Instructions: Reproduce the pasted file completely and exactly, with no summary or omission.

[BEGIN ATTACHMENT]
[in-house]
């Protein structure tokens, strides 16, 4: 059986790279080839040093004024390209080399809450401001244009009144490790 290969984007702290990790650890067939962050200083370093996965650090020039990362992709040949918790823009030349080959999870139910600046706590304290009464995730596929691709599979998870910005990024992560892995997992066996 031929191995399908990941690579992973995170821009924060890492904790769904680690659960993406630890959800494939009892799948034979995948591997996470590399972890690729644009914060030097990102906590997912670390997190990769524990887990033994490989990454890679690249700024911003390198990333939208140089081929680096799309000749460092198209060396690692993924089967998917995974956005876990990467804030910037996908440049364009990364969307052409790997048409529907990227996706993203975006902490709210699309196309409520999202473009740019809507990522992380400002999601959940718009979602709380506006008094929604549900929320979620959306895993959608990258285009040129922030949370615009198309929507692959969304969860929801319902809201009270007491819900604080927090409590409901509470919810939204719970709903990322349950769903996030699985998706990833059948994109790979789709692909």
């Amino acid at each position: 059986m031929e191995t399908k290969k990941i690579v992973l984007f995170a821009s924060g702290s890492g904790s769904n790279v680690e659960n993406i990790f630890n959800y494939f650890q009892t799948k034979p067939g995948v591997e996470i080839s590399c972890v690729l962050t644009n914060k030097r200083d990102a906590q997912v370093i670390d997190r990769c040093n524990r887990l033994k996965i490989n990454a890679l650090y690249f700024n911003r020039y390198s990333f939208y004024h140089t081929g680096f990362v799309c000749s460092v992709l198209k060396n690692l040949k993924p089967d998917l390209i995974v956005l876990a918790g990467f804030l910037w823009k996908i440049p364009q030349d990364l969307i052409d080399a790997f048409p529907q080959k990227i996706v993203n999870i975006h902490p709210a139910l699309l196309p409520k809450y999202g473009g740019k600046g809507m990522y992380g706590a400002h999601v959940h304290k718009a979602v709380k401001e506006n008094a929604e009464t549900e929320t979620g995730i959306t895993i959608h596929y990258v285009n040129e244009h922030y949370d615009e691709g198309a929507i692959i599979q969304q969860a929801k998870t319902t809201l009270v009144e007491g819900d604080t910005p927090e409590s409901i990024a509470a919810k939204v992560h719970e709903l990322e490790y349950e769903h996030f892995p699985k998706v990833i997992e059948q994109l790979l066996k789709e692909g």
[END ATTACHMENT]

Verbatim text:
[in-house]
């Protein structure tokens, strides 16, 4: 059986790279080839040093004024390209080399809450401001244009009144490790 290969984007702290990790650890067939962050200083370093996965650090020039990362992709040949918790823009030349080959999870139910600046706590304290009464995730596929691709599979998870910005990024992560892995997992066996 031929191995399908990941690579992973995170821009924060890492904790769904680690659960993406630890959800494939009892799948034979995948591997996470590399972890690729644009914060030097990102906590997912670390997190990769524990887990033994490989990454890679690249700024911003390198990333939208140089081929680096799309000749460092198209060396690692993924089967998917995974956005876990990467804030910037996908440049364009990364969307052409790997048409529907990227996706993203975006902490709210699309196309409520999202473009740019809507990522992380400002999601959940718009979602709380506006008094929604549900929320979620959306895993959608990258285009040129922030949370615009198309929507692959969304969860929801319902809201009270007491819900604080927090409590409901509470919810939204719970709903990322349950769903996030699985998706990833059948994109790979789709692909």
């Amino acid at each position: 059986m031929e191995t399908k290969k990941i690579v992973l984007f995170a821009s924060g702290s890492g904790s769904n790279v680690e659960n993406i990790f630890n959800y494939f650890q009892t799948k034979p067939g995948v591997e996470i080839s590399c972890v690729l962050t644009n914060k030097r200083d990102a906590q997912v370093i670390d997190r990769c040093n524990r887990l033994k996965i490989n990454a890679l650090y690249f700024n911003r020039y390198s990333f939208y004024h140089t081929g680096f990362v799309c000749s460092v992709l198209k060396n690692l040949k993924p089967d998917l390209i995974v956005l876990a918790g990467f804030l910037w823009k996908i440049p364009q030349d990364l969307i052409d080399a790997f048409p529907q080959k990227i996706v993203n999870i975006h902490p709210a139910l699309l196309p409520k809450y999202g473009g740019k600046g809507m990522y992380g706590a400002h999601v959940h304290k718009a979602v709380k401001e506006n008094a929604e009464t549900e929320t979620g995730i959306t895993i959608h596929y990258v285009n040129e244009h922030y949370d615009e691709g198309a929507i692959i599979q969304q969860a929801k998870t319902t809201l009270v009144e007491g819900d604080t910005p927090e409590s409901i990024a509470a919810k939204v992560h719970e709903l990322e490790y349950e769903h996030f892995p699985k998706v990833i997992e059948q994109l790979l066996k789709e692909g």